Mullets and burgers at the Rat: The ’80s

Rachel Cohen

When Wash U’s current students were learning how to read and ride bikes and the Rubik’s Cube and Michael Jackson’s jackets were major trends, the average person was even more likely to think Washington University was located on the Pacific coast or the nation’s capital. However, according to a few former students, Wash U was not as different 20 years ago as one might expect.

The University was well out of its “streetcar college” phase by the 80s, and had successfully recruited students from across the country and many foreign nations. However, in the early 80s, Bruce Bikson, Class of ’80, sensed “a significant us vs. them feeling,” on campus. Bikson explained that “being form Kansas City, everybody from the East Coast was a New Yorker, whether from Baltimore or Boston,” Bikson said.

The 80s was an important period of expansion for the University, which The Hatchet cited as the nation’s 14th wealthiest university in 1982. The current Athletic Complex opened in the middle of the decade, and was a major selling point for Wash U at the time. Still, many students said the campus felt smaller and more contained, with more green space.

The South 40 was dominated by the Eliot and Shepley towers, which were the most popular dorms on campus, and by a wooded area where WGE Residential College is currently located. Park and Mudd, which students considered the “new” and novel dorms when they were erected at the end of the decade, were other desirable housing spots.

The Greek scene was big in the 80s and frat parties were raucous, according to students and faculty. Jeff Mishkin, Class of ’85, remembers parties as wild as Animal House, which was released in the late 70s and was still a popular movie among Wash U students in the 80s.

Thursday nights brought many students to “The Rat.” The current site of Subway, in the 80s the Umrathskeller was home to a bar with live music and a great grill. Students remember bands, beer, milkshakes and burgers that were good enough to stick in the minds of both Mishkin and Rob Wild, Class of ’93.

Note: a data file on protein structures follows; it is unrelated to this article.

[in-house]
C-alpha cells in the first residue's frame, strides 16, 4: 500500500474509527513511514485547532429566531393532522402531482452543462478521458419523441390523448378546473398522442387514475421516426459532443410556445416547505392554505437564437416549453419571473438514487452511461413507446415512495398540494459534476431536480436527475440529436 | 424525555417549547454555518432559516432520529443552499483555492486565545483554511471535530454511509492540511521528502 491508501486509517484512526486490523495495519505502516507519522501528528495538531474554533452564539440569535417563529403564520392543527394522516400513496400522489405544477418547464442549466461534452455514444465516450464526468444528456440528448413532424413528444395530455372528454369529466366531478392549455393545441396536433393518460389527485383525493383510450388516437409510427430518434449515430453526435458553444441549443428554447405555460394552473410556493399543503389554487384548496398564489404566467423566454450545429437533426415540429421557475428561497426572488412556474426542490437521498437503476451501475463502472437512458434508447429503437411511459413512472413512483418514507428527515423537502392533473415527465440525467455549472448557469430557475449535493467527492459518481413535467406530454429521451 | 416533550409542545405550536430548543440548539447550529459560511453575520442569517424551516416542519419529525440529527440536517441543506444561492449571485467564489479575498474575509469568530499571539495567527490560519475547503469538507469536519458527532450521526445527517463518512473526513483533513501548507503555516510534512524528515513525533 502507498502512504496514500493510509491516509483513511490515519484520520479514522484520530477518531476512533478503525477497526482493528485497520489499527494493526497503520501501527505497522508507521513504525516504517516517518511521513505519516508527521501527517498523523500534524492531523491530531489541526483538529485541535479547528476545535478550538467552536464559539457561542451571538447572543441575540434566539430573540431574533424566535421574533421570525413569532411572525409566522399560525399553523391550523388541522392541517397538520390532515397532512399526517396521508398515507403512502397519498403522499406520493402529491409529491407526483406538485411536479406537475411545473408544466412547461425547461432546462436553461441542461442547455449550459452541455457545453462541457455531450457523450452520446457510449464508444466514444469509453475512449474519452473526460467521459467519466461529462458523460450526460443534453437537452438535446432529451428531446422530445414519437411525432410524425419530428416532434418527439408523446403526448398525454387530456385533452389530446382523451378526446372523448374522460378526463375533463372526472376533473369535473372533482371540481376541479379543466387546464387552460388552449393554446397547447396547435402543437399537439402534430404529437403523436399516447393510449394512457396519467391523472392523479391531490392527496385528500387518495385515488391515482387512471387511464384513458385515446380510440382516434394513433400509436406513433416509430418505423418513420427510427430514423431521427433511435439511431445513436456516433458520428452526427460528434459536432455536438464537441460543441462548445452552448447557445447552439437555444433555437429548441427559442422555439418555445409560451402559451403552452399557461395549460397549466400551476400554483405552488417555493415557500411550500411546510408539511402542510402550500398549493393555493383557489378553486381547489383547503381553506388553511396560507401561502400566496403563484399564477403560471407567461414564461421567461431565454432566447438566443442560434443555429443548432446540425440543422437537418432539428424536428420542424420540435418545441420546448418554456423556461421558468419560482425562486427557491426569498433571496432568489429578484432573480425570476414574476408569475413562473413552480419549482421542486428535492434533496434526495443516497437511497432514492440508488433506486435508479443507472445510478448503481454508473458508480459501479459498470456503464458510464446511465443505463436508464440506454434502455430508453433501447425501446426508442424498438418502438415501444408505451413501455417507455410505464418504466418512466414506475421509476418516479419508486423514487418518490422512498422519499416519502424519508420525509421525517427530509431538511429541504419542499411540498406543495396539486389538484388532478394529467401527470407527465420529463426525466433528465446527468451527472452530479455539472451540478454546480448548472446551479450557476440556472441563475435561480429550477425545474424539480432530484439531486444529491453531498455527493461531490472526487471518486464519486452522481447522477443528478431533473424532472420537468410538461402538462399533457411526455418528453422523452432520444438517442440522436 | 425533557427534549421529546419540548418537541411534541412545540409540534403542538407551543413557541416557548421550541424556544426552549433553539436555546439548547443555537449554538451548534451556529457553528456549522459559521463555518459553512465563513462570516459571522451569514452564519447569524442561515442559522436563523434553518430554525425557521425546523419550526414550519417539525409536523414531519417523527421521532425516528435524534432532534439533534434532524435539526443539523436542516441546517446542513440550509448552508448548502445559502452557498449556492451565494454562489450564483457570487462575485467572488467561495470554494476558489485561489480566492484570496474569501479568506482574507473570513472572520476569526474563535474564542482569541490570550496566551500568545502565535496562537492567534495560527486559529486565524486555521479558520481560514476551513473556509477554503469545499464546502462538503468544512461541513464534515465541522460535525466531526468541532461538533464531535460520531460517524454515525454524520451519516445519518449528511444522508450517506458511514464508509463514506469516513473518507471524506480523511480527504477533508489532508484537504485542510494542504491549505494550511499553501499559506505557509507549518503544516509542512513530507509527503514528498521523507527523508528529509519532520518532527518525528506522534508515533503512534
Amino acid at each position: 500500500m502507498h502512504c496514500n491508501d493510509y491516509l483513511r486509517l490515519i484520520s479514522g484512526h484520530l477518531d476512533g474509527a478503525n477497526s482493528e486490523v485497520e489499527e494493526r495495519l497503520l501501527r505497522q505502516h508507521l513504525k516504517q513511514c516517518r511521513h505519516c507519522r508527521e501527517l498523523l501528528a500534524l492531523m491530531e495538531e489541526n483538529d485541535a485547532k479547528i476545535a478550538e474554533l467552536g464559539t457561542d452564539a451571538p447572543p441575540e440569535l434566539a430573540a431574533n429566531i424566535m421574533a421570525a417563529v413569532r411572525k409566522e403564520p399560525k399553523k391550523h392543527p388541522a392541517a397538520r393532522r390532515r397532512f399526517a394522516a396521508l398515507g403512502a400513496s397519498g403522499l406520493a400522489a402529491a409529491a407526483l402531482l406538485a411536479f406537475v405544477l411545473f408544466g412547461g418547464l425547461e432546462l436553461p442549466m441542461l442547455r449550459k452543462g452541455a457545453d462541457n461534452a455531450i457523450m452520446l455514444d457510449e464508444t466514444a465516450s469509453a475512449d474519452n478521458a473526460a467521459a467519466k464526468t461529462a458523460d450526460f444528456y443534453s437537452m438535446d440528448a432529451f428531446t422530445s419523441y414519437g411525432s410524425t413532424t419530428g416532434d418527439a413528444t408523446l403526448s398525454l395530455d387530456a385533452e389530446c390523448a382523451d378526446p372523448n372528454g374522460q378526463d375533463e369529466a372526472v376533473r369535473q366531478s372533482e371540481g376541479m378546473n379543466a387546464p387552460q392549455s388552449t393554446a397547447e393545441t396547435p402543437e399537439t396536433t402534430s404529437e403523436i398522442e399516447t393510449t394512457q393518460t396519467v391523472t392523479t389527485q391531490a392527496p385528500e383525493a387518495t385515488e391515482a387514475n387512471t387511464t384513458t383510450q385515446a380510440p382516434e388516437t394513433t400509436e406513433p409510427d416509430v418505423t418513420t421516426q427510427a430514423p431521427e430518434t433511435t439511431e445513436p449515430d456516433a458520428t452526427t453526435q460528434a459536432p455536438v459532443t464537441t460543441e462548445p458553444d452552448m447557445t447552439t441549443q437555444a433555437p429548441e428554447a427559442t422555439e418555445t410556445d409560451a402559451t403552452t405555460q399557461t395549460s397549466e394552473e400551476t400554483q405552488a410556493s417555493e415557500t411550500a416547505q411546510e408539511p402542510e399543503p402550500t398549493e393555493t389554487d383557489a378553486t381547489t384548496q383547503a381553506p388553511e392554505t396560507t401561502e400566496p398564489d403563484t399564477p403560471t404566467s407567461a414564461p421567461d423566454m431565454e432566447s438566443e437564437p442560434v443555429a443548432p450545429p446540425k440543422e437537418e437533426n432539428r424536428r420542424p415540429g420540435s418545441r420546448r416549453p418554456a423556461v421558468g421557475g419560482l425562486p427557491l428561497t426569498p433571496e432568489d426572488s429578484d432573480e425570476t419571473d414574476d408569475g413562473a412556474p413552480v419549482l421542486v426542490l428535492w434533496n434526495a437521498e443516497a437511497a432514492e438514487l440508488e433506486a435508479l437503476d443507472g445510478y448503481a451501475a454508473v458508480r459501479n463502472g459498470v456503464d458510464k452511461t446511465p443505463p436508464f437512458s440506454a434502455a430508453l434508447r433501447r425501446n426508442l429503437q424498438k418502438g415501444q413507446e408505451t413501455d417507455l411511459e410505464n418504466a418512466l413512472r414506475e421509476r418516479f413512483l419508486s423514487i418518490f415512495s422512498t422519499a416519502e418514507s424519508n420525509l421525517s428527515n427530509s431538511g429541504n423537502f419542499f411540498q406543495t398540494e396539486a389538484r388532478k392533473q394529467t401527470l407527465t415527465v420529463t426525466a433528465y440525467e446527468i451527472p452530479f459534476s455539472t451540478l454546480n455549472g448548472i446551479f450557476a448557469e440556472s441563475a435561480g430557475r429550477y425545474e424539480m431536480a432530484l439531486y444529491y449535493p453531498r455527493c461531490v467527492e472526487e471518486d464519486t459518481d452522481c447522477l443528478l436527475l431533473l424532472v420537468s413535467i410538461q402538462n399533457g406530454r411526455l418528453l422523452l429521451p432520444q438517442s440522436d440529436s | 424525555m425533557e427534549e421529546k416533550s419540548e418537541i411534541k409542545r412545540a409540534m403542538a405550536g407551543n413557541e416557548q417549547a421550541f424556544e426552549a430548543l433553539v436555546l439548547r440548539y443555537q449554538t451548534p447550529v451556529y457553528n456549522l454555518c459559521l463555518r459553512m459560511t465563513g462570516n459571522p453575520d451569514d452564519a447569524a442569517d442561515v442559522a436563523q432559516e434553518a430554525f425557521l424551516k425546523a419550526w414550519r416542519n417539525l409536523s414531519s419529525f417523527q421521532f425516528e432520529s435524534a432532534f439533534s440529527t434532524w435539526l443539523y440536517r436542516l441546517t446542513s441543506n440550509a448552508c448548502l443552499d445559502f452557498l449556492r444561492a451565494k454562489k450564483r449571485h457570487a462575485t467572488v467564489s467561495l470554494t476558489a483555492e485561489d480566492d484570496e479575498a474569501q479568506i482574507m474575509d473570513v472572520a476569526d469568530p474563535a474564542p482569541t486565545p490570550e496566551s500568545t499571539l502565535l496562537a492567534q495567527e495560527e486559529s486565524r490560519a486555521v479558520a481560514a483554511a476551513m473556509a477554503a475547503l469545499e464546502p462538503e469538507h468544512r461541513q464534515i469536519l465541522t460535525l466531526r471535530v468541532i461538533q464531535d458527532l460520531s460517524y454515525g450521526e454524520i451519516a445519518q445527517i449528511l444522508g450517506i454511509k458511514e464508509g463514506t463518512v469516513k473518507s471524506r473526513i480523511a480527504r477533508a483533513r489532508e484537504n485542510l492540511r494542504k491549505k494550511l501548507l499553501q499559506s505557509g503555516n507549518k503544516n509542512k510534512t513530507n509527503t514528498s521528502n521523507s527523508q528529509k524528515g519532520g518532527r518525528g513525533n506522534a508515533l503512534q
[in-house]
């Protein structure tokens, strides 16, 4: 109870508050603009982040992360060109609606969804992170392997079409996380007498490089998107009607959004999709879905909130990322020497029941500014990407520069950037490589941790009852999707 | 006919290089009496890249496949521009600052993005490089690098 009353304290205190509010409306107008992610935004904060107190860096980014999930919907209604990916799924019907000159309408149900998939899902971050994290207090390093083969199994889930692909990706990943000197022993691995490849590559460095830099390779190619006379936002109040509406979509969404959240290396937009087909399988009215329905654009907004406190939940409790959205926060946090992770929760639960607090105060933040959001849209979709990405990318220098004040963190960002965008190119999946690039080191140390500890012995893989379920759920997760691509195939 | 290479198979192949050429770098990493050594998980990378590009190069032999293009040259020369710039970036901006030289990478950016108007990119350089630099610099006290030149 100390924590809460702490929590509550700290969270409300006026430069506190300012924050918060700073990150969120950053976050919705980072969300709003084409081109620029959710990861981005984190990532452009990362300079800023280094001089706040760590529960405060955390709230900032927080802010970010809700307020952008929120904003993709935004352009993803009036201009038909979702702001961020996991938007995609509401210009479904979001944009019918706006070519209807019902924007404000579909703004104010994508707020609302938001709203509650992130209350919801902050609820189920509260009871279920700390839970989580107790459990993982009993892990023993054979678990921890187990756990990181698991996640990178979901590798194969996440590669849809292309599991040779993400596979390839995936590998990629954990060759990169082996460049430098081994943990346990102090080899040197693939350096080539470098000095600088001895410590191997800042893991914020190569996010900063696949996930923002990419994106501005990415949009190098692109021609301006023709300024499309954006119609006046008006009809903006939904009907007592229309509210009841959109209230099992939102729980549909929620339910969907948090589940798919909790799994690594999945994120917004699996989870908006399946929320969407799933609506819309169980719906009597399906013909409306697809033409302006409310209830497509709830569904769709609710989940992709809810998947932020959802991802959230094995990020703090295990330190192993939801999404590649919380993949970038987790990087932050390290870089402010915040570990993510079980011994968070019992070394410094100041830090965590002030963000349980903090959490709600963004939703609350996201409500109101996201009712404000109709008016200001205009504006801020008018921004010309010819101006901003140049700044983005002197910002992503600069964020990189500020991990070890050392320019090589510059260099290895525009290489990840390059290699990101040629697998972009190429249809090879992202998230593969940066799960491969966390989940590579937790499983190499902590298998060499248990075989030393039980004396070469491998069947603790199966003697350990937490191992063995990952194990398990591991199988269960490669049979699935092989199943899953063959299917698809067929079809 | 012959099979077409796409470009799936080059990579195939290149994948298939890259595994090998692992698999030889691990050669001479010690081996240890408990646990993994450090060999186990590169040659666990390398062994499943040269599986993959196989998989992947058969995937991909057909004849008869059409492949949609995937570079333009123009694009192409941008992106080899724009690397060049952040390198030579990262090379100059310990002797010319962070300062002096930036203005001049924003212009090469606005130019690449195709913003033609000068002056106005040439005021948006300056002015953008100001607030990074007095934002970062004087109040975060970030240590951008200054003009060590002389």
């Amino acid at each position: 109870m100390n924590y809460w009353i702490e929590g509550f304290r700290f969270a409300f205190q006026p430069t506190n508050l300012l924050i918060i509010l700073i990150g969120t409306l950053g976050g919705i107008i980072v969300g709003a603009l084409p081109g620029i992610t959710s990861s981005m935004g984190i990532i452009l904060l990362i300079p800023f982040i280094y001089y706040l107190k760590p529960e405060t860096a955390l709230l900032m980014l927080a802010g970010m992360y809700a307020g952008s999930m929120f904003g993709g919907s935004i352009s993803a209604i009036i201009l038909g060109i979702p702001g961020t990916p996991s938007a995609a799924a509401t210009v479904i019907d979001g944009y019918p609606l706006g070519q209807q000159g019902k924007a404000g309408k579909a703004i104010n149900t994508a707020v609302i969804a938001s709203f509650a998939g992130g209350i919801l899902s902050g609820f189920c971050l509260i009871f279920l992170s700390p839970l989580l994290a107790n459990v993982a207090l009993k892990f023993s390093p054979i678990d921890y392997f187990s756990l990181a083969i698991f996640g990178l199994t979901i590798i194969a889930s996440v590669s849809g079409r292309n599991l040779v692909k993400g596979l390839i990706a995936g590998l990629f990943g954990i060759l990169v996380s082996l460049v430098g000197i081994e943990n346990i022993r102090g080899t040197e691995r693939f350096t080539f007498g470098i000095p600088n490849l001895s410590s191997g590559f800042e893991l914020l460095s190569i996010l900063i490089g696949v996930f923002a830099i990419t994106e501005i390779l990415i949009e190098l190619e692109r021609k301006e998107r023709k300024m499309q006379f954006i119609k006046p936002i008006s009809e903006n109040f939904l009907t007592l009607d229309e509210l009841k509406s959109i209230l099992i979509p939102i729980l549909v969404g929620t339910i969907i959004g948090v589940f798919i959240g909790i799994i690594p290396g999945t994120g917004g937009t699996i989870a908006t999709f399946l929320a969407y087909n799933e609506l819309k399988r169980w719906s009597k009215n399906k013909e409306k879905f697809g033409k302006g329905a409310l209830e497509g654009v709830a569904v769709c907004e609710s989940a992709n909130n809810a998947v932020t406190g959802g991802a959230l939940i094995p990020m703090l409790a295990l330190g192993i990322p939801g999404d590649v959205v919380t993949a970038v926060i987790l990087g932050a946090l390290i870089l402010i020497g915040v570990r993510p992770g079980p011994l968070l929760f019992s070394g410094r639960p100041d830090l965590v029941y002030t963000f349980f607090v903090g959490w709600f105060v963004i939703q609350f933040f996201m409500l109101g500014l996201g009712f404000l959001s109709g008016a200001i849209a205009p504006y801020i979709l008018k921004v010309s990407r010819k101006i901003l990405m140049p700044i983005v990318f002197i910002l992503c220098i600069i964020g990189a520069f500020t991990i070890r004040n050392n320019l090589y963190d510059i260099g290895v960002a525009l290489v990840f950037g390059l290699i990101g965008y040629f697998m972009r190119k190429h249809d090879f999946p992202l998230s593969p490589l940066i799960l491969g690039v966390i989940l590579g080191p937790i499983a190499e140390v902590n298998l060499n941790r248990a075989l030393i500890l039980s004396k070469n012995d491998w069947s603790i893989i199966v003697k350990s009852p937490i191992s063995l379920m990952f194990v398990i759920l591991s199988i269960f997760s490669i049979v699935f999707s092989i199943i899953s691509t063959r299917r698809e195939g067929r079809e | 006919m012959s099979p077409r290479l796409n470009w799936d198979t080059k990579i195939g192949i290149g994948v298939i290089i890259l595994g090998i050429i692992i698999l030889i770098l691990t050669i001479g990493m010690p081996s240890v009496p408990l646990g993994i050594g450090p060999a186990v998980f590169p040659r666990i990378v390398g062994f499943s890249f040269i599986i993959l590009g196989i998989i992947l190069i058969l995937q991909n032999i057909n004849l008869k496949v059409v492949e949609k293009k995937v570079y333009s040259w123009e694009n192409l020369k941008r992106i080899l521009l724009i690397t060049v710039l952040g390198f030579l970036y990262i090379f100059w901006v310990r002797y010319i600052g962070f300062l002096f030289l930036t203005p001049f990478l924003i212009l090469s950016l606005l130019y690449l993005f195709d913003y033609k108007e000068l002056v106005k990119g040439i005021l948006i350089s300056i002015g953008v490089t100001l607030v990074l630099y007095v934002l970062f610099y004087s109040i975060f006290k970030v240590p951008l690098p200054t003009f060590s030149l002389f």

Since fewer students had cars and there was no shuttle system, getting into the city was harder, leading many students to complain about feeling isolated on campus. Some students relied on the one resource they did have: their feet. Wild remembers frequent trips to Cicero’s on the Loop, and walking to Forest Park to watch the St. Louis Blues play at their old venue.

Wash U had achieved a reputation for being an elite university, and according to political science professor Marvin Cummins, students were happy with the quality of education the school offered at the time.

“I remember studying in the library on a Friday night thinking there was no way anybody at Harvard was working harder than I was,” Cummins said.

Mishkin remembers the Business School students partying much more than he and his fellow engineers.

Many former students claim that the biggest difference was the lack of computers. While Wild and many of his peers brought typewriters to school, some, like Mishkin, had computers. Mishkin remembers receiving his first computer while in college, a first-generation IBM PC with no hard drive that cost almost $5,000.

The big trend in television was soap operas, and Mishkin claims that many female students would organize their schedules around major events on their favorite shows. As for fashion, some students still dressed in three-piece suits and bell-bottoms, though disco was certifiably dead by this time.

And, of course, “there were a lot more mullets in 1989 then there are now,” said Wild.

The upper floor of Wohl used to be home to three separate food service locations and sandwiches were available at the Gargoyle. Wild claims that the food quality was about half of what it is now, and he said the choices were limited.

After the high tide of young activism in the 60s and 70s, the 80s was a relatively calm period politically for most Wash U students. Though there was some anti-Reagan sentiment on campus, politics did not play a big part in student life.

Despite the advances in technology, hairstyles and major physical changes on campus, some things about college never change. Mishkin described his college experience compared to his life in the “real” world: “It was a great time, just being in college. Just an easier, calmer life, you’d only think as far as your next exam, and what you were doing next weekend, and how you could sleep an extra ten minutes and still get to class.”

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